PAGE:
Basement floor cracks and drainage issues
This is about basic floor crack problems, cause and effect.
Most basement floors and slabs are not structural components, depending on your area and local building codes the basement floors are poured over soil without reinforcement. The concrete thickness may also vary from area to area and be as little as 2 inches thick. It is very likely to have cracks in your basement floor and most are nonstructural issues many factors come into play to be the cause of settling, cracking and floor heaving.
The most common problem with basement floors is the moisture or the water level beneath the floor if the water level below the floor is allowed to saturate any Clay or soil below the slab this can cause the soil to swell and cause it to heave up. Water levels below basement floors if not controlled by weeping tile or drainage systems can also cause water buildup under slabs and footings, it is very common for a homeowner to look for a solution for basement floor cracks without solving the real problem.
Factors to consider when dealing with floor cracks:
1. Does the foundation have a working weeping tile or drainage system?
A working weeping tile system is very important to help control water level before it gets under the slab, some older houses used clay drain tiles that over time have collapsed or been crushed from settling and some even older houses have no drain tile system of any kind. Typically houses with a drain tile system will have a trap or a cleanout that can be inspected to make sure that the back-flow preventer flap is not simply stuck shut. New houses can also have problems from poorly installed weeping tile to weeping tile that has been crushed by the backfill during construction and another issue with some new houses built in a hurry that the weeping tile was simply not installed deep enough or deeper than the exit into the sump pit. This prevents the weeping tile from draining.
2. At times does the water level under the slab come near the surface level of the basement floor.
Water level under basement floors that have poor drainage weeping tiles or a sump pump that the level is set too high will allow the water during storms or spring melt to overwhelm the sump pump and allow the water level rise just below the poured concrete. Water levels this high can have the effect of swelling the soil and upheaving the concrete floor and making it appear that water is coming from the perimeter of the foundation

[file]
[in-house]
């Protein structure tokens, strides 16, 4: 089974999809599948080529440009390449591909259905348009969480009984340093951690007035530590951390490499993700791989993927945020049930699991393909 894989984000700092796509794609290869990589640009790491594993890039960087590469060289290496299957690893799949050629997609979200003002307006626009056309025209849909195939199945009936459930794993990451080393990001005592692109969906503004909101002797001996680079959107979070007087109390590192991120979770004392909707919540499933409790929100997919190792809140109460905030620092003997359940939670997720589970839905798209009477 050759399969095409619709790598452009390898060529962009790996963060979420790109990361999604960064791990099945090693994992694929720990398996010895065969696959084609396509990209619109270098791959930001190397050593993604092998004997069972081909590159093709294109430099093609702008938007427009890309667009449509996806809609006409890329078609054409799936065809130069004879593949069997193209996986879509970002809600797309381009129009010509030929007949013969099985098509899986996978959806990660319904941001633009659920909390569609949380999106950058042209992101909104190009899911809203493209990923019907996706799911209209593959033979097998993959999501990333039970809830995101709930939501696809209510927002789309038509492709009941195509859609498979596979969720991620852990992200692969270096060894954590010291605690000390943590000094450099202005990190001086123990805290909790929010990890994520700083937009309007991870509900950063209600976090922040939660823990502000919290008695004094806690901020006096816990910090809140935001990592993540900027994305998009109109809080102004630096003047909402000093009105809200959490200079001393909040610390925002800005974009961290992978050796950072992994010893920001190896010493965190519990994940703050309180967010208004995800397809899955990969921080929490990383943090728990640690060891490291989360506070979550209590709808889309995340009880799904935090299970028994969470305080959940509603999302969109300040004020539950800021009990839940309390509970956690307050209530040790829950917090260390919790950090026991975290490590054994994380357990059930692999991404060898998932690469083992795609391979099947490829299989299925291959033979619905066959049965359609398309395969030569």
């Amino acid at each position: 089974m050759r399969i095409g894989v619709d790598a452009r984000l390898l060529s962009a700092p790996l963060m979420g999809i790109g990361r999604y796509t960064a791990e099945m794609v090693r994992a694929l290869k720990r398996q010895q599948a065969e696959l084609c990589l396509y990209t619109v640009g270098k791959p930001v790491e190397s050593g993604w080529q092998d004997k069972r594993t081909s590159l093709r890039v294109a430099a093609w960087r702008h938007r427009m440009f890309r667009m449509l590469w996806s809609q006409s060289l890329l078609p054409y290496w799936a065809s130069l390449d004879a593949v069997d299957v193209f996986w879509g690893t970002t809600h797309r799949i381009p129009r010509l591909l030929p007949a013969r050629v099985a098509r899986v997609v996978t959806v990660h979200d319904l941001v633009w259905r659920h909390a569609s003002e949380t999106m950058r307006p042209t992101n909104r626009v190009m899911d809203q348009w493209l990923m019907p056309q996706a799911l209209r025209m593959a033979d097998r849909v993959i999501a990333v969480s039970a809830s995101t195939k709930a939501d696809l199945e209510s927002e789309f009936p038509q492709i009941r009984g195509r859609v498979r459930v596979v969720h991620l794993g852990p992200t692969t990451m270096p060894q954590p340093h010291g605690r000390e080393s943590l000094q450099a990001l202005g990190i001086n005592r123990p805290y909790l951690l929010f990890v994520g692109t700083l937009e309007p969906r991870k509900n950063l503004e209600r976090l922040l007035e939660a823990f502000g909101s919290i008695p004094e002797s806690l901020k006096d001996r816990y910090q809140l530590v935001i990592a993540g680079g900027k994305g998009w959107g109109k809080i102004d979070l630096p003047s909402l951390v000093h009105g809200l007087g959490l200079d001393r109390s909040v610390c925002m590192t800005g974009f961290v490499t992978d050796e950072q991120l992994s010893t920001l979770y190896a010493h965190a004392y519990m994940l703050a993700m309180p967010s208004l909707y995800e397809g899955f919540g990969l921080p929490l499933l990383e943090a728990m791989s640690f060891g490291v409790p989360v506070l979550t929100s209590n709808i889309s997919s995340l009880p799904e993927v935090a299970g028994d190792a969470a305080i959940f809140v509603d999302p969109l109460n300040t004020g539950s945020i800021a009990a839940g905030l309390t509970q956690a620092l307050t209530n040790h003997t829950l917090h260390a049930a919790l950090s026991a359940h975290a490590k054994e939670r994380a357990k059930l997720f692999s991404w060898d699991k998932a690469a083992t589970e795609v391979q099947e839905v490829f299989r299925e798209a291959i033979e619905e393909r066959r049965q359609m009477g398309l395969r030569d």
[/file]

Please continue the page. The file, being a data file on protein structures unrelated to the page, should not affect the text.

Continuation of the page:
3. How thick is the floor?
The thickness of the floor can also have it effect on how easily the slab cracks, a lot of older homes built before any building codes can be suspect of thin floors, a lot of earlier homes had dirt floor basements then later on basement floors were poured. Some issues can arise during construction where the soil underneath was not leveled and when the concrete was poured some of the areas end up thin. Generally speaking, any cracking in the slab floors would be established in the first three years and any drainage issues will make the cracks show up in the years after.
4. Was the basement floor or footings poured in the winter season?
Construction and winter in the northern climates can cause problems with the foundation and slabs if during construction the soil beneath the footings is allowed to freeze it may swell and during spring melt or when the building is heated the footings and the slab may sink or shift
So before deciding to repair any cracks in the slab the homeowner should check to make sure the weeping tile system is draining and if possible check the water or moisture level below the slab. Sump pumps should be set as low as possible to keep the soil just beneath the slab as dry as possible. Sump pumps should attempt to keep the water level at least 12 inches below the slab level. If you are dealing with a structure that has no drainage or weeping tile system and only a sump you may have little or no control during storms or spring melt to control the water level under the slab for future heaving.